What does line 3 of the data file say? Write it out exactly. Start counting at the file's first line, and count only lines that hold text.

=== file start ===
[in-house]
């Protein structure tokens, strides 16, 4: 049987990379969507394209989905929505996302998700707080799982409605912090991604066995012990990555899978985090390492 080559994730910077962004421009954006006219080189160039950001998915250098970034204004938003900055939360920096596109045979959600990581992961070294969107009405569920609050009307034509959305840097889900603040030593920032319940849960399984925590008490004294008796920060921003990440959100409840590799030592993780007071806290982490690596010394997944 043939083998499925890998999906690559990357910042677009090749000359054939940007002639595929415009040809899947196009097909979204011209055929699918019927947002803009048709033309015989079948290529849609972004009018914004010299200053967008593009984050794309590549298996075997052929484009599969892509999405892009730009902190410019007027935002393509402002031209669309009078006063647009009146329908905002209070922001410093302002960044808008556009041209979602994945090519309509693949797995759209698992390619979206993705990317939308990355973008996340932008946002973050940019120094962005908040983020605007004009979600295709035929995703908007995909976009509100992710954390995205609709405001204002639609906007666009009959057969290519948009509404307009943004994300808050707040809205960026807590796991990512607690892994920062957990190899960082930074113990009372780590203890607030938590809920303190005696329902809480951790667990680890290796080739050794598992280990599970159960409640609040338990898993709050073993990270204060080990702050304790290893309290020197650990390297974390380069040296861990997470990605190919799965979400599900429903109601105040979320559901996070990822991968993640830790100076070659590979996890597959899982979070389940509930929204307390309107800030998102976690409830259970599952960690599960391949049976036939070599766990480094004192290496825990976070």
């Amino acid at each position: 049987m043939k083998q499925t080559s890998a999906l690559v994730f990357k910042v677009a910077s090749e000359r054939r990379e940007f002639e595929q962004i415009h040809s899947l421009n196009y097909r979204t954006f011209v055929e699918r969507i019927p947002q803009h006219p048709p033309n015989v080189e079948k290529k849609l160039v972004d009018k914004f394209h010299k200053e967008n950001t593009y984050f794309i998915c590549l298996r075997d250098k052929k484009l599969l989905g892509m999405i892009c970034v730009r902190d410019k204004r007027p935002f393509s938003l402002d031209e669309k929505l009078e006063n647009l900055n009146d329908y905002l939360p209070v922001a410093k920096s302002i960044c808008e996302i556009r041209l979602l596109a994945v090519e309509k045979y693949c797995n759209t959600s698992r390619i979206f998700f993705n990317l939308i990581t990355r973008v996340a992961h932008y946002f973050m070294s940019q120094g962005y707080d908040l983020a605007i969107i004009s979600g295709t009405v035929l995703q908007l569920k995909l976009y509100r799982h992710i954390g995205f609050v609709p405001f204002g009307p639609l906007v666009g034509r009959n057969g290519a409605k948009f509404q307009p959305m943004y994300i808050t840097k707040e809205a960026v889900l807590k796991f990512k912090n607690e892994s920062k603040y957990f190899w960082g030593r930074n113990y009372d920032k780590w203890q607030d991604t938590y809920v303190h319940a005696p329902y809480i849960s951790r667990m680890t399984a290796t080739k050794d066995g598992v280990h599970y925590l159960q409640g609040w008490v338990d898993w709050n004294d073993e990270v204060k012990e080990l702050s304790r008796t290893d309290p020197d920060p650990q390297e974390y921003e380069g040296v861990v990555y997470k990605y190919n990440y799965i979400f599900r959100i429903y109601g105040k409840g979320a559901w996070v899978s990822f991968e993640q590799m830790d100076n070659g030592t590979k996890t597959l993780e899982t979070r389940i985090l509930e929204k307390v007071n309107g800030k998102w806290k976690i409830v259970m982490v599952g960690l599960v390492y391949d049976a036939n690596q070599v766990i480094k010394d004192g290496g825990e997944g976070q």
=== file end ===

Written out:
């Amino acid at each position: 049987m043939k083998q499925t080559s890998a999906l690559v994730f990357k910042v677009a910077s090749e000359r054939r990379e940007f002639e595929q962004i415009h040809s899947l421009n196009y097909r979204t954006f011209v055929e699918r969507i019927p947002q803009h006219p048709p033309n015989v080189e079948k290529k849609l160039v972004d009018k914004f394209h010299k200053e967008n950001t593009y984050f794309i998915c590549l298996r075997d250098k052929k484009l599969l989905g892509m999405i892009c970034v730009r902190d410019k204004r007027p935002f393509s938003l402002d031209e669309k929505l009078e006063n647009l900055n009146d329908y905002l939360p209070v922001a410093k920096s302002i960044c808008e996302i556009r041209l979602l596109a994945v090519e309509k045979y693949c797995n759209t959600s698992r390619i979206f998700f993705n990317l939308i990581t990355r973008v996340a992961h932008y946002f973050m070294s940019q120094g962005y707080d908040l983020a605007i969107i004009s979600g295709t009405v035929l995703q908007l569920k995909l976009y509100r799982h992710i954390g995205f609050v609709p405001f204002g009307p639609l906007v666009g034509r009959n057969g290519a409605k948009f509404q307009p959305m943004y994300i808050t840097k707040e809205a960026v889900l807590k796991f990512k912090n607690e892994s920062k603040y957990f190899w960082g030593r930074n113990y009372d920032k780590w203890q607030d991604t938590y809920v303190h319940a005696p329902y809480i849960s951790r667990m680890t399984a290796t080739k050794d066995g598992v280990h599970y925590l159960q409640g609040w008490v338990d898993w709050n004294d073993e990270v204060k012990e080990l702050s304790r008796t290893d309290p020197d920060p650990q390297e974390y921003e380069g040296v861990v990555y997470k990605y190919n990440y799965i979400f599900r959100i429903y109601g105040k409840g979320a559901w996070v899978s990822f991968e993640q590799m830790d100076n070659g030592t590979k996890t597959l993780e899982t979070r389940i985090l509930e929204k307390v007071n309107g800030k998102w806290k976690i409830v259970m982490v599952g960690l599960v390492y391949d049976a036939n690596q070599v766990i480094k010394d004192g290496g825990e997944g976070q």